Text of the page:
Country music has many iconic female artists like Dolly Parton, Patsy Cline, Loretta Lynn, and Reba McEntire. But all too often, the country music stations are dominated by men. The gender imbalance in the music genre is so well-known that many media outlets like The New York Times, Entertainment Weekly, and Rolling Stone Country dubbed the problem “Country’s war on women.”


Of course, country did have a time when many female artists were ruling the airwaves. During the 1990s, Shania Twain, Faith Hill, Martina McBride, and Sara Evans were at the height of their popularity. Still, women had less representation than men did. According to the Guardian, major labels signed 41 new female solo artists in contrast to 67 new male artists. During the mid-2000s, labels signed 43 new female artists and 56 new male artists.



While Obama was President, the numbers of women declined even more. Labels signed just 31 new female artists in contrast to 51 new men.


Radio consultant Keith Hill caused controversy in 2015 when he told Country Aircheck that stations should not play female artists back to back. He compared country music to a salad, calling the male artists of country music the “lettuce,” while the women are the “tomatoes.” He based this off “music tests” over the years and off of over 300 responses from client radio stations.


The comment sparked controversy with powerful female artists like Martina McBride who went on CBS This Morning to address the comments calling them “dismissive.” She also wore a T-shirt that said “tomatoes.” Miranda Lambert wrote on Twitter that Hill’s comments were “bulls—.”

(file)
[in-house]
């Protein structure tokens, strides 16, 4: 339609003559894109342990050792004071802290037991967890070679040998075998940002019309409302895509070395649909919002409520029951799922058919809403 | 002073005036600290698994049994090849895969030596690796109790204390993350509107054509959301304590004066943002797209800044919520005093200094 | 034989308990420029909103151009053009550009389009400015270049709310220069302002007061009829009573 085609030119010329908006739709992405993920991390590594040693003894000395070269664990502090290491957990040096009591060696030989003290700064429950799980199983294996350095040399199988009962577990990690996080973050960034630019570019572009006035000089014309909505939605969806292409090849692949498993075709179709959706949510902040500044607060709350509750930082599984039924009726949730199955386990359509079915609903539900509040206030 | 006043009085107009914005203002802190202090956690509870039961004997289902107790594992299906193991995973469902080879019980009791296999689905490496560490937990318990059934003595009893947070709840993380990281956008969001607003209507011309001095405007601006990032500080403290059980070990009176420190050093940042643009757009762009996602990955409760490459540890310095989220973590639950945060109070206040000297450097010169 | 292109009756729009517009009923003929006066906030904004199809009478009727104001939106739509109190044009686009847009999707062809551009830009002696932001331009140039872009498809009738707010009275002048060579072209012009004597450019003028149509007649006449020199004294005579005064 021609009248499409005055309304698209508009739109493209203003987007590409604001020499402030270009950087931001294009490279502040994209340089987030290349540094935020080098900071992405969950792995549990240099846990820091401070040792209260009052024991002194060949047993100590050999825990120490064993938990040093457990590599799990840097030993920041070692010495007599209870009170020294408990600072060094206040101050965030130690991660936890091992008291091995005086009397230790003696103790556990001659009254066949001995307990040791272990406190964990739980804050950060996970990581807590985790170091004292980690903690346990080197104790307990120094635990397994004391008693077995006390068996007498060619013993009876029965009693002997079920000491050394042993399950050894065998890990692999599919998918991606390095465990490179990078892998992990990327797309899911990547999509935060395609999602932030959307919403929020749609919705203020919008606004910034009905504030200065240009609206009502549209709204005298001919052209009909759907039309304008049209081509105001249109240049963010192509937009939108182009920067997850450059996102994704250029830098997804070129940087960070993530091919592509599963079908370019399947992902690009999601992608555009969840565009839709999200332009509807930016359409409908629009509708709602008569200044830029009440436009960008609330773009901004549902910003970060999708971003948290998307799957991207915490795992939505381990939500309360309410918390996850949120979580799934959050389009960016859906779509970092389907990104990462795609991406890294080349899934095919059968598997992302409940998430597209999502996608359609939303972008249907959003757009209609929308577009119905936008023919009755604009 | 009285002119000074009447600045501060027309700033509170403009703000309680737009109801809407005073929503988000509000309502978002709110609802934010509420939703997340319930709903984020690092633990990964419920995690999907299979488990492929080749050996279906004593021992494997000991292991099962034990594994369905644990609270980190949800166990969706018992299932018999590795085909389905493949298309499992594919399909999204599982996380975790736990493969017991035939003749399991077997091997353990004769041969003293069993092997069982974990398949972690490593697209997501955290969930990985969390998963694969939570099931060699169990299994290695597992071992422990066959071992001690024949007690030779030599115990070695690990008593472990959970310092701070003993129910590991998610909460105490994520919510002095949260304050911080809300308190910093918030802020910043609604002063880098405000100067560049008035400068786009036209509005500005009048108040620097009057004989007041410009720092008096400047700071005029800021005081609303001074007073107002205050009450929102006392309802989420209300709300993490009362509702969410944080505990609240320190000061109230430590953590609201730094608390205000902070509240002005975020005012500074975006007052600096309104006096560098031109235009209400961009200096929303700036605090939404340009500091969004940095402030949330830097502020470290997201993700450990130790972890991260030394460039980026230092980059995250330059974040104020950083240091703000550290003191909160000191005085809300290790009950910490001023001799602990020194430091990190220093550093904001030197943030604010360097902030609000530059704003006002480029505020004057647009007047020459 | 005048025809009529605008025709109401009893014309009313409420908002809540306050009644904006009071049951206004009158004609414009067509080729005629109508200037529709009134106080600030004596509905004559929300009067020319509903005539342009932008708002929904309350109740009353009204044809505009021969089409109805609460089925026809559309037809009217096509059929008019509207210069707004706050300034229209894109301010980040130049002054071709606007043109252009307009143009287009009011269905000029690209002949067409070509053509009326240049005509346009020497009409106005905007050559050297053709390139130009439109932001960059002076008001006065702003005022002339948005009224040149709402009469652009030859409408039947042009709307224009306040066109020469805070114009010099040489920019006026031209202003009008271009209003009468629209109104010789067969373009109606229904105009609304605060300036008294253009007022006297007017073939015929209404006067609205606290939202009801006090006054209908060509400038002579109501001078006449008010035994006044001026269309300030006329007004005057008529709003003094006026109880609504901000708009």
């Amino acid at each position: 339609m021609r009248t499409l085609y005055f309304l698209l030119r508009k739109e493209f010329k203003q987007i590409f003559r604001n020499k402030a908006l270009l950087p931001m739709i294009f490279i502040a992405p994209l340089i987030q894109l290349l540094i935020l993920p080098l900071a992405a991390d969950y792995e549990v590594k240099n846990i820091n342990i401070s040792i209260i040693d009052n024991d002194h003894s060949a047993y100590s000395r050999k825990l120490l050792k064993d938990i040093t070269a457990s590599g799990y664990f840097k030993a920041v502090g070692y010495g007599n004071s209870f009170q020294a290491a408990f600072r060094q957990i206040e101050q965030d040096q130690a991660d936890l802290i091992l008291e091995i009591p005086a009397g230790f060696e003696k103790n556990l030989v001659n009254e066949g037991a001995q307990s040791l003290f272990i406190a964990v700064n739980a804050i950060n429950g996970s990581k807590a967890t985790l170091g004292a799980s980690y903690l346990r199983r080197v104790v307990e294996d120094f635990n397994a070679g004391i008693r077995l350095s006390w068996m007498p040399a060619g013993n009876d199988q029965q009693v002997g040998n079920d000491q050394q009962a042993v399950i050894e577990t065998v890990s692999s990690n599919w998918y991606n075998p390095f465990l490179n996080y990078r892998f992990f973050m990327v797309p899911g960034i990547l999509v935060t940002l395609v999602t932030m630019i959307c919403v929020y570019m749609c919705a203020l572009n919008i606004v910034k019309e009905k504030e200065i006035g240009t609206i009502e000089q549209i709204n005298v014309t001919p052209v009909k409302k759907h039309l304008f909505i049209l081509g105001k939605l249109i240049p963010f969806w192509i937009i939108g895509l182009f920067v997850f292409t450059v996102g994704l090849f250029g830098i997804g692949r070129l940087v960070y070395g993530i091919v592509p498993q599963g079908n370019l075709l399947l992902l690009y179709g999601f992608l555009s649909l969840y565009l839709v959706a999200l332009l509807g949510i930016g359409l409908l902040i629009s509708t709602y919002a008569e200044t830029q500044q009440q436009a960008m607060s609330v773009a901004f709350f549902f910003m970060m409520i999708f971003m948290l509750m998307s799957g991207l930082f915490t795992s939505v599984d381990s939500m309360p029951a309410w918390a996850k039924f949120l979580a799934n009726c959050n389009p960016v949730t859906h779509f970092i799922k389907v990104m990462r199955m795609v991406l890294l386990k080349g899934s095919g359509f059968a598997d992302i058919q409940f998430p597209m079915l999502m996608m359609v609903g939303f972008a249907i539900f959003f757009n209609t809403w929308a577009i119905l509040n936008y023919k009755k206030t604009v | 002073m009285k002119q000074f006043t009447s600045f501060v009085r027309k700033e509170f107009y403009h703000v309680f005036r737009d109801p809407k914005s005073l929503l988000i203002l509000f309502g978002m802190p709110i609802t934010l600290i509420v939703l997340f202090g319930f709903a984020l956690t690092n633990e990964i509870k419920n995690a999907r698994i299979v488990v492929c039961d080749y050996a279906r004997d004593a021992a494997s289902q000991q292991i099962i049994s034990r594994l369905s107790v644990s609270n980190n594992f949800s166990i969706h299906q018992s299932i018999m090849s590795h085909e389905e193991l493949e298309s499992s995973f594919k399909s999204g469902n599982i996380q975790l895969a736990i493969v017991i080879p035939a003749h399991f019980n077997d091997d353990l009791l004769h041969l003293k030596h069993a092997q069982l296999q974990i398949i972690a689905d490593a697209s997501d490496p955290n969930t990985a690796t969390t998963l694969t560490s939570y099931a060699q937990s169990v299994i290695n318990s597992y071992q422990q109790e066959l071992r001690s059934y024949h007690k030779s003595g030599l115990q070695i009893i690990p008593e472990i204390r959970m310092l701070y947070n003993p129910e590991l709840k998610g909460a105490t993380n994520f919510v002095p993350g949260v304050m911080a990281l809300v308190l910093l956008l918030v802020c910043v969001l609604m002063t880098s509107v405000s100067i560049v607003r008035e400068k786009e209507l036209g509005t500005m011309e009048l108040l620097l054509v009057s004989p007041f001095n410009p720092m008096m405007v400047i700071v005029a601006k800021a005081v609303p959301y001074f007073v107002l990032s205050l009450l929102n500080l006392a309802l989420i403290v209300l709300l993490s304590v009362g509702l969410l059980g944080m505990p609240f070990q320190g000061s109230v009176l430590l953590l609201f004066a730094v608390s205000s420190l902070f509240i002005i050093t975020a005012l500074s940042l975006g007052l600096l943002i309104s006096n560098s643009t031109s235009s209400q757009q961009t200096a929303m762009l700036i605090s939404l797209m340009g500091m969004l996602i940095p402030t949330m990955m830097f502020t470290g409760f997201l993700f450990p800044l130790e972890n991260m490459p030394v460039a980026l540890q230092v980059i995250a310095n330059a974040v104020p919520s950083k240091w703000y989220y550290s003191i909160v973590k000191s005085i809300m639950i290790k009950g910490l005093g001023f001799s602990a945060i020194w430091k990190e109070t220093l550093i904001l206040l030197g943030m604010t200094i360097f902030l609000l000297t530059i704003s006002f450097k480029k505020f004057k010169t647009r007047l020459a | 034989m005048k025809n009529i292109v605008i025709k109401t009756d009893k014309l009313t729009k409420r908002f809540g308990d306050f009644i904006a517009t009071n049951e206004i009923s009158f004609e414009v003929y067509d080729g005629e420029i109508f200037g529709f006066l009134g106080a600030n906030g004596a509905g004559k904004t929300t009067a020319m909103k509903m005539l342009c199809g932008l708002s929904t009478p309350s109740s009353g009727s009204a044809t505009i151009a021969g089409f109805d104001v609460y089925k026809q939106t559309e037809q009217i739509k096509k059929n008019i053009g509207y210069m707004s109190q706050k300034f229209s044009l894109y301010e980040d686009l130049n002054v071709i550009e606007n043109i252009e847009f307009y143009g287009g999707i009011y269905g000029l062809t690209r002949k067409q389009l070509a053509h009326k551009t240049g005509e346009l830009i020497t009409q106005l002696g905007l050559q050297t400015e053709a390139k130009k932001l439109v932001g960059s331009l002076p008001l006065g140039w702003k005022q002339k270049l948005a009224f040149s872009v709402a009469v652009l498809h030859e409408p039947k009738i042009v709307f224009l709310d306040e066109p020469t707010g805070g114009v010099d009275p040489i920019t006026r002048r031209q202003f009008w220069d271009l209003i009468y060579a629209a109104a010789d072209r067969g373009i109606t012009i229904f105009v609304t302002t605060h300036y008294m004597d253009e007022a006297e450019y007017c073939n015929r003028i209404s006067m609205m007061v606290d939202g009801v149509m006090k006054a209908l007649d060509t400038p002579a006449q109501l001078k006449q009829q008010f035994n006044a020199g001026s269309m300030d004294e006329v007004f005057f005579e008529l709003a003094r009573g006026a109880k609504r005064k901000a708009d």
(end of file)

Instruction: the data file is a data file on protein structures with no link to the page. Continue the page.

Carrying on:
(Taste of Country)

McBride later expressed disappointment that more male artists were not standing up for other female musicians but acknowledged the importance of country music radio in furthering a music career.


The current queen of country music, Carrie Underwood also commented on the disparities admitting to Billboard that “women really do seem to get the short end.”


One reason Underwood believes women struggle with acknowledgement is because they cannot get away with the “partying, beer-drinking, hung-over, truck-driving kind of music,” that guys can sing about. She also admitted that there is more expectation for a woman to “look and sound perfect,” while men can “roll onto the stage in their jeans, T-shirts, and baseball caps.”


The lack of female representation in the genre is not unique to country music; there is also a notable lack of women in genres like rap, electronic dance music, and rock.


To solve this problem in the 1990’s, Sarah McLachlan started the Lilith Fair, a traveling music festival and concert tour featuring all females; a country music Lilith Fair would bring more attention to the talented women of country music today. Another option for starting the conversation to equalize the genre is to start filming documentaries interviewing notable artists and songwriters, discussing the problem from the inside.



While there are few women in country compared to men, the few women there are become legends because their perspectives are needed and their talent is appreciated. Let’s continue to hear out these voices and not suppress them.


Do you think country music fails to acknowledge women? Tweet @issabasco.